by Alice Henneman, MS, Registered Dietitian & Extension Educator
Many of us feel like we're living in the middle of a kitchen chaos, but don't have time (or money!) for a major kitchen makeover. To the rescue -- 10 organizational ideas that are easy (and inexpensive!) to do. The materials are commonly available in many stores and through several Web sites. NO TOOLS REQUIRED!
Large expanding shelves for canned/small packaged foods
If you're continually shuffling cans looking for the one you need, try stacking them on stairstep-type expanding shelves.
- Measure the width, depth and height of your cupboard. In determining the height needed, determine how far from the top "step" the tallest item would extend. Take a measuring tape along to the store in case you need to check some of the measurements.
- Place similar types of cans together.
Small expanding shelves for herbs & spices
Herbs and spices keep best in a cool, dry, dark place. Arrange them on expanding 3-tiered shelves inside a closed cupboard for easy access and desirable storage conditions.
- Measure the width, depth and height of your cupboard. In determining the height needed, determine how far from the top "step" the tallest item would extend.
- Place the tallest herbs/spices on the top shelves
- Alphabetize items for quicker sighting and to help avoid duplicates.
Turntables for refrigerators and cupboards
Perhaps you've purchased something only to find there already was a container in the back of a storage area. Or, felt like you were on an archaeological excavation as you sorted through the items forgotten in the back of a storage space.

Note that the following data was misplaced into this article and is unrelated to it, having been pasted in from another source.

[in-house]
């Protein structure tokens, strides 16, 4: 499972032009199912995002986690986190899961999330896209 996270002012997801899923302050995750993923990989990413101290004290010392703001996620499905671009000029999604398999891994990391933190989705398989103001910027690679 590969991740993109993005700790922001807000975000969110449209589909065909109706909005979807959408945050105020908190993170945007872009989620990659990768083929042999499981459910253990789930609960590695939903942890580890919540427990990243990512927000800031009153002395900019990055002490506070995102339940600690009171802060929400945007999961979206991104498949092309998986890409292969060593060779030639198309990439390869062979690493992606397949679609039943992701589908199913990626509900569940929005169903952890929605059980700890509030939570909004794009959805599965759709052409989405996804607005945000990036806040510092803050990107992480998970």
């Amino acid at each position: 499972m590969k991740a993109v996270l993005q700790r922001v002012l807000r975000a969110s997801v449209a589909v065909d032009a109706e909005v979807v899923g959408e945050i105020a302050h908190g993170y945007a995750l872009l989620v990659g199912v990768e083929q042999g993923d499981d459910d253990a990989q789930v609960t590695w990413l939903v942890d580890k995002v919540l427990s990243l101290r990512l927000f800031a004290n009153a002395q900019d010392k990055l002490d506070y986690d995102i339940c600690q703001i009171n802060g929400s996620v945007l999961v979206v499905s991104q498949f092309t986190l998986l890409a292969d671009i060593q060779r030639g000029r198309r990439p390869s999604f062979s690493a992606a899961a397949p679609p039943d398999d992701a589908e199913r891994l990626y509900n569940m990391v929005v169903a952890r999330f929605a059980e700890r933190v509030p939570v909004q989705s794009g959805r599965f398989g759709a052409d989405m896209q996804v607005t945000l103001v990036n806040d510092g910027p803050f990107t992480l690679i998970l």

Take a turn for the better by using a turntable. Here are 4 possible examples; once you start, you may think of many more.
- Use a smaller turntable for foods such as:
- refrigerated mayonnaise, mustard, nut butters, pickles, etc.
- boxes and cans of tea in the cupboard.
- Use a larger turntable in locations such as:
- in the refrigerator for storing bigger items such as whole grain flours.
- underneath the kitchen sink for accessing cleaning products.
- Only place turntables on solid refrigerator shelves versus open shelving.
- Measure the width and depth of your shelf space.
- Consider purchasing the type of turntables that have a rubber-type nonskid top surface. Foods are less likely to spin off or tip over when the table is turned.
- Test the turntable in the space available BEFORE removing the label and throwing away the box and receipt!
"Use soon" spot in refrigerator
Where, oh where is that remaining half an onion? Or the little bit of extra grated cheese? And wasn't there half a cucumber still in the refrigerator -- someplace?
Store remaining extras of items best used soon, in the same place. One possibility is to collect them in a shallow metal pan, such as a bread pan.
Dishcloth drying rack
A TV news program told about scientists finding more bacteria in peoples' kitchens than in their bathrooms. And some of the "cleanest" looking kitchens had the most bacteria. These kitchens were the ones constantly being "cleaned" with bacteria-laden dishrags.
One solution is to use paper towels instead of dishrags. However, if you do a lot of cooking and cleaning, this can get expensive. Another possibility is to buy several packages of dishcloths, especially when they're on sale. Use once and then dry on a hand towel rack, kept on the counter top or in the cabinet beneath the sink. Toss in the dirty laundry basket when dry.
New uses for magnets on the refrigerator
If mail frequently gets misplaced in your kitchen, try putting a "magnetic wall file" or "magnetic wall pocket," available from several office supply stores and Web sites, on the refrigerator. TIP: Have one for each member of the family.
It's handy to have a calendar in the kitchen, but where do you put it? Try using heavy-duty magnets and placing it on the refrigerator. TIP: Place magnets BOTH at the top and the bottom.